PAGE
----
In a breakthrough for artificial intelligenceresearchers at Google deep mind have developed an AI system called GraphCast that can predict global weather up to 10 days into the future with more accuracy than traditional forecasting methods. The results were published this week in the journal Science.
According to a recent announcement, GraphCast was more accurate than the current leading weather forecast system run by the European Center for Medium-Range Weather Forecasts (ECMWF) – in more than 90% of the 1,380 evaluation metrics tested. These measurements included temperature, pressure, wind speed and direction, and humidity at different atmospheric levels.
GraphCast works using a machine learning technique called graph neural networks.
It was trained on more than 40 years of past ECMWF weather data to learn how weather systems develop and move around the world. Once trained, GraphCast only needs the current state of the atmosphere and the state six hours ago as inputs to generate a 10-day global forecast in about a minute on a single cloud computer.
This method is much faster, cheaper and more energy efficient than the traditional numerical weather prediction approach used by national forecast centers like ECMWF. This technique relies on solving complex physical equations on supercomputers, which takes hours of computational time and energy.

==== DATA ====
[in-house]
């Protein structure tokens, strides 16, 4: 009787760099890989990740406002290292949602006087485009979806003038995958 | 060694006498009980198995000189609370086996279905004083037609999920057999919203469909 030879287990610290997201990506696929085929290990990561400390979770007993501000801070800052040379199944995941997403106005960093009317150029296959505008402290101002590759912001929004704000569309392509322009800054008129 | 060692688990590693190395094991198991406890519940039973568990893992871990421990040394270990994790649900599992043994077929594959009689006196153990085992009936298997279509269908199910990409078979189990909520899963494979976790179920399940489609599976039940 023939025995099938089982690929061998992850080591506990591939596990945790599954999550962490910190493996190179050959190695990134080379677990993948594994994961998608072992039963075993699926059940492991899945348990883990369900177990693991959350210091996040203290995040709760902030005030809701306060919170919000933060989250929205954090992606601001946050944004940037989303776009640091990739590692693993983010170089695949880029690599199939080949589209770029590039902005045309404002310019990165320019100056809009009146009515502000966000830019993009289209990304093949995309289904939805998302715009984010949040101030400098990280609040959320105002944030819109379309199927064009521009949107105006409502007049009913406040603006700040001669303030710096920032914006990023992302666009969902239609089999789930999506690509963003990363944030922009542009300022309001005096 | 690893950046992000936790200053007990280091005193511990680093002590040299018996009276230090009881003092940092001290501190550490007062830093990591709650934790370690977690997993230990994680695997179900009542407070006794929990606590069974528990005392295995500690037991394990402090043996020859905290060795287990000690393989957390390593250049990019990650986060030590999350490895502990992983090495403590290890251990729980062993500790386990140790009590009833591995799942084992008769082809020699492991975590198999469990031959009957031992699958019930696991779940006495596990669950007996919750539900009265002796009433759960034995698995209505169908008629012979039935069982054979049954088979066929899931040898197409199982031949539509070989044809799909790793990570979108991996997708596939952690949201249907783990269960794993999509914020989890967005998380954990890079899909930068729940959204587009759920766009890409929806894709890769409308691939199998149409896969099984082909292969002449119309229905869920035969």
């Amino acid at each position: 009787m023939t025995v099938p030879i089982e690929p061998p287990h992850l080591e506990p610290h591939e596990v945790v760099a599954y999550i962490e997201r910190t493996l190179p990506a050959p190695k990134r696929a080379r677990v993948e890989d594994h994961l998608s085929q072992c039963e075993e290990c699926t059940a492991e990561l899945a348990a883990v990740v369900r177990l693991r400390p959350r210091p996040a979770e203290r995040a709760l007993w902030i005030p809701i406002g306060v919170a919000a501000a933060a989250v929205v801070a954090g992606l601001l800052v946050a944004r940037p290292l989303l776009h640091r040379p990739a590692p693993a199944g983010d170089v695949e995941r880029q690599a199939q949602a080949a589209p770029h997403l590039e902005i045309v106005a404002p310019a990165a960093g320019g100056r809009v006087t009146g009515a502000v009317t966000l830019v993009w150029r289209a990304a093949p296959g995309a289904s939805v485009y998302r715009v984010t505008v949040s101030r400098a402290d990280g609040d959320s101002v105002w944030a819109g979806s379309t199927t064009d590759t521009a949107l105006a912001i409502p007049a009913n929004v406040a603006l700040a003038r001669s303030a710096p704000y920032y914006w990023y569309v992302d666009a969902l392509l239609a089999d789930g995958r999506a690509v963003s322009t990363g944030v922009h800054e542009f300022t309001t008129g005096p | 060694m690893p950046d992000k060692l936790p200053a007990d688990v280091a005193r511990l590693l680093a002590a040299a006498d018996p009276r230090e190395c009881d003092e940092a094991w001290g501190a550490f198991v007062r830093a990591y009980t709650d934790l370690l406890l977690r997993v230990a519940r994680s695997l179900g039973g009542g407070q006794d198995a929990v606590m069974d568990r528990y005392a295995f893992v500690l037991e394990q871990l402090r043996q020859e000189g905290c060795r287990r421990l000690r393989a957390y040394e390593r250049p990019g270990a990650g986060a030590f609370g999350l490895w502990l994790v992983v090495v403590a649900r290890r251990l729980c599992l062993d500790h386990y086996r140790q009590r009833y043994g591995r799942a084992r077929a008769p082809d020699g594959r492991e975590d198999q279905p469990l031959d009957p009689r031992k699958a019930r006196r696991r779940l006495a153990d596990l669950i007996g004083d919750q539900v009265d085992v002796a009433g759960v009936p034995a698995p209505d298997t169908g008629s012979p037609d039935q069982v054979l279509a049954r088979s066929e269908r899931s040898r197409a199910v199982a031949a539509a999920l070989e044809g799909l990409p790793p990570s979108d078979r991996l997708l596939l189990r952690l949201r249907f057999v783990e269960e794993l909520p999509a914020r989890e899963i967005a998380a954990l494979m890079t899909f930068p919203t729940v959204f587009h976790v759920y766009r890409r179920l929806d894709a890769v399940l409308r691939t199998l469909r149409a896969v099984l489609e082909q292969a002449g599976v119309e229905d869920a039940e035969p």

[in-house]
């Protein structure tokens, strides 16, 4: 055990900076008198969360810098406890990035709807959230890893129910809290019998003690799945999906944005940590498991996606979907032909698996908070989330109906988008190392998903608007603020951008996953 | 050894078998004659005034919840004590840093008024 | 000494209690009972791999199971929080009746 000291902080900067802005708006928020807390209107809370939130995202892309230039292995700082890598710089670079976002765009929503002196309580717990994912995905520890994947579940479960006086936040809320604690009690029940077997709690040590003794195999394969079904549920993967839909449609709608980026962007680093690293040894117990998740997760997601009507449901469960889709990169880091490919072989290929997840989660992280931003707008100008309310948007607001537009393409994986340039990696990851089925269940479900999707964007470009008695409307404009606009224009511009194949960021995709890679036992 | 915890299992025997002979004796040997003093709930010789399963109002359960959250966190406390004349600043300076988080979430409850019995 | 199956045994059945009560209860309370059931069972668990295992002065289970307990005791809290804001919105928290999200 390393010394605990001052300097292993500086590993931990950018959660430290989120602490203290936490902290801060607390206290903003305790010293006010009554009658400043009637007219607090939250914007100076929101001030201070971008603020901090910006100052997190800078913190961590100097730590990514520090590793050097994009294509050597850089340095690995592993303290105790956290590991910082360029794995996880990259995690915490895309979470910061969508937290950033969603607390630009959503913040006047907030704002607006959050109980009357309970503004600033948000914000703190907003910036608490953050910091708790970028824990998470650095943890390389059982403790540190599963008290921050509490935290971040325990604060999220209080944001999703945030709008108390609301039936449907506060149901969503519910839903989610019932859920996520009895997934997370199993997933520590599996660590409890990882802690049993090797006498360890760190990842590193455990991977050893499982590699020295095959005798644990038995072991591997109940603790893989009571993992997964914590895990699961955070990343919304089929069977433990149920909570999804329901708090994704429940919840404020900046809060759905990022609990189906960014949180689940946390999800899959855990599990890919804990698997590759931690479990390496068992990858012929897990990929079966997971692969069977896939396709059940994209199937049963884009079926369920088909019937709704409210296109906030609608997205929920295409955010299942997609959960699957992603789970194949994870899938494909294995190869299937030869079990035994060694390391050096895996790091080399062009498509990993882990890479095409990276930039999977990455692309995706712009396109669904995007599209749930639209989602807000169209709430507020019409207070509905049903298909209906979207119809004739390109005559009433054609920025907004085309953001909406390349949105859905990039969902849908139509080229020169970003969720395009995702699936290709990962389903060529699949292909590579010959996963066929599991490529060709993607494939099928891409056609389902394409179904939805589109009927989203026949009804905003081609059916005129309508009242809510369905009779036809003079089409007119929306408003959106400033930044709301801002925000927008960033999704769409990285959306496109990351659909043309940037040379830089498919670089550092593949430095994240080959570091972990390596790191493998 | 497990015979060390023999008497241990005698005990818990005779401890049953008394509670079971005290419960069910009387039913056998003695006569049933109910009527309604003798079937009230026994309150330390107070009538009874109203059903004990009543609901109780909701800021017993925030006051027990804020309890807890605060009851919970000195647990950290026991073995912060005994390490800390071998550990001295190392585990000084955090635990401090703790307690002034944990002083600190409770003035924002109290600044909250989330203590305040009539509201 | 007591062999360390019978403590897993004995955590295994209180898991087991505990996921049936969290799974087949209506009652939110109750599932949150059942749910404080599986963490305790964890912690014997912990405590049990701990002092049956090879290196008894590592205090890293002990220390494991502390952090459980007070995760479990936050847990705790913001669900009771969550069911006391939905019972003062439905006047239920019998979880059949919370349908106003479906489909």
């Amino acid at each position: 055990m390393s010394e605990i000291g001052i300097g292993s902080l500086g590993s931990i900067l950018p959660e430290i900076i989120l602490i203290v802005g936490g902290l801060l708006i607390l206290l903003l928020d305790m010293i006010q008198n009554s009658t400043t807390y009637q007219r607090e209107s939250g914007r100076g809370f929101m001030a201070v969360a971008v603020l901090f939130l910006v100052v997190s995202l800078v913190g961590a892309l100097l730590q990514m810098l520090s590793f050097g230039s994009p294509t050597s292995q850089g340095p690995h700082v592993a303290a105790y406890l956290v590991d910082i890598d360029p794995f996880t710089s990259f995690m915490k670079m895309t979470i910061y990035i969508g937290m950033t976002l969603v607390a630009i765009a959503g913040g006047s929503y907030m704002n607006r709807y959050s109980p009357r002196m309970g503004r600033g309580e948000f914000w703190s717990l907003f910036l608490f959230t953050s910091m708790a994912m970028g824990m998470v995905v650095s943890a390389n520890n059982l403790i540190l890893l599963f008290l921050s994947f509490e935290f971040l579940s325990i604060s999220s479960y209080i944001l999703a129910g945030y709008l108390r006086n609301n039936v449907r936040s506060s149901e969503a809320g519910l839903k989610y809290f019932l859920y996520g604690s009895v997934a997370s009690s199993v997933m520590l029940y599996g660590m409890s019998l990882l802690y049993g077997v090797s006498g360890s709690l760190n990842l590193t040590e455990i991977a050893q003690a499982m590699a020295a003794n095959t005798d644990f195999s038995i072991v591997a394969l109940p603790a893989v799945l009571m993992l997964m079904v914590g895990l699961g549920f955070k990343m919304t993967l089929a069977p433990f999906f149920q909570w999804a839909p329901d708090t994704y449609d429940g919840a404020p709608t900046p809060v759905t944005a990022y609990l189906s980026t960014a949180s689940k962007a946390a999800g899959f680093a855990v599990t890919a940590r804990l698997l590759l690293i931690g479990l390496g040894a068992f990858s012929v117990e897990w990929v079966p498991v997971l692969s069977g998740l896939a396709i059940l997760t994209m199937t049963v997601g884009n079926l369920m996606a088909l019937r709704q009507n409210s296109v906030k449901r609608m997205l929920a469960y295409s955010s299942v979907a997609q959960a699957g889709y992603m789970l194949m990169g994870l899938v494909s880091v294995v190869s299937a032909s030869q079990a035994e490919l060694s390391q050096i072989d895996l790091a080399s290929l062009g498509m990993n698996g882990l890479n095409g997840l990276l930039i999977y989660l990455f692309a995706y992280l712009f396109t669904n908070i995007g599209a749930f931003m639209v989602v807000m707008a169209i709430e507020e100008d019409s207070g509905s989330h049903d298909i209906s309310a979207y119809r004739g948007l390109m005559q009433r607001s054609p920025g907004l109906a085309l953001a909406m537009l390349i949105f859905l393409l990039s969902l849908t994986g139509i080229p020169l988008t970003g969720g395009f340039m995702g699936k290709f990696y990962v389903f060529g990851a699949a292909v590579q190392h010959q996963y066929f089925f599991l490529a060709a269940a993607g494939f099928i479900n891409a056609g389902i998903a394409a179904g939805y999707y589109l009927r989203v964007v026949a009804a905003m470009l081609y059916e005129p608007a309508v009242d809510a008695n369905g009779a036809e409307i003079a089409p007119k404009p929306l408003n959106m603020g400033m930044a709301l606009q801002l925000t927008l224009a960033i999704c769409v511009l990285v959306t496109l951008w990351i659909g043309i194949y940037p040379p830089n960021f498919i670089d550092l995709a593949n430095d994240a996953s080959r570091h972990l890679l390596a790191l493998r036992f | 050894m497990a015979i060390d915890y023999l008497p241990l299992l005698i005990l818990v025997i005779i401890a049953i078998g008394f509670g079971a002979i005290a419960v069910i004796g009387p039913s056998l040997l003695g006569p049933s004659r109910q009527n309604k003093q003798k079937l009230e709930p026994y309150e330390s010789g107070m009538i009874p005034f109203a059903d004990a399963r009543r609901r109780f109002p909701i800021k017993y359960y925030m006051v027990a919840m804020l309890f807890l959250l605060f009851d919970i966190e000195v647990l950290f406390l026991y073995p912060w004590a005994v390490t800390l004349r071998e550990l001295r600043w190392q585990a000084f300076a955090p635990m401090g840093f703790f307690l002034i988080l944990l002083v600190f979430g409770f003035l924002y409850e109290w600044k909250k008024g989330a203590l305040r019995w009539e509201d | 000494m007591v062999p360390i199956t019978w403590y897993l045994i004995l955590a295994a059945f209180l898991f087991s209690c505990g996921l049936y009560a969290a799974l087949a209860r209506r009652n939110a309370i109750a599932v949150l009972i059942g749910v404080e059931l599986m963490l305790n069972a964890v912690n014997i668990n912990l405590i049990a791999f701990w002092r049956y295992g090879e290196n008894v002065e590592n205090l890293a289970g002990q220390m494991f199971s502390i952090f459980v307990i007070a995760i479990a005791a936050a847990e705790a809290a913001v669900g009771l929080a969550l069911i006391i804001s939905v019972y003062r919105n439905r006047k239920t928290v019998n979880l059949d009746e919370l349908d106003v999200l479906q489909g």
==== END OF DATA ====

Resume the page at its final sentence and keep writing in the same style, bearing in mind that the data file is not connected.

Matthew Chantry, an expert at ECMWF, confirmed that GraphCast consistently outperformed other AI weather models from companies like Huawei and Nvidia. He believes this marks an important turning point for AI in meteorology, with systems advancing “much sooner and more impressively than expected”.
DeepMind researchers point out that GraphCast accurately predicted the arrival of Hurricane Lee in Nova Scotia nine days in advance, compared to just six days for conventional methods. This gave people three extra days to prepare.
GraphCast failed to outperform traditional models in predicting the rapid intensification of Hurricane Otis off the Pacific coast of Mexico.
While promising, experts note that AI models like GraphCast might struggle to account for climate change since they are trained on historical data. ECMWF plans to develop a hybrid approach, combining AI forecasts with physical weather models. The UK Met Office recently announced similar plans, believing that this combined technique would provide the most robust forecasts in the era of climate change.
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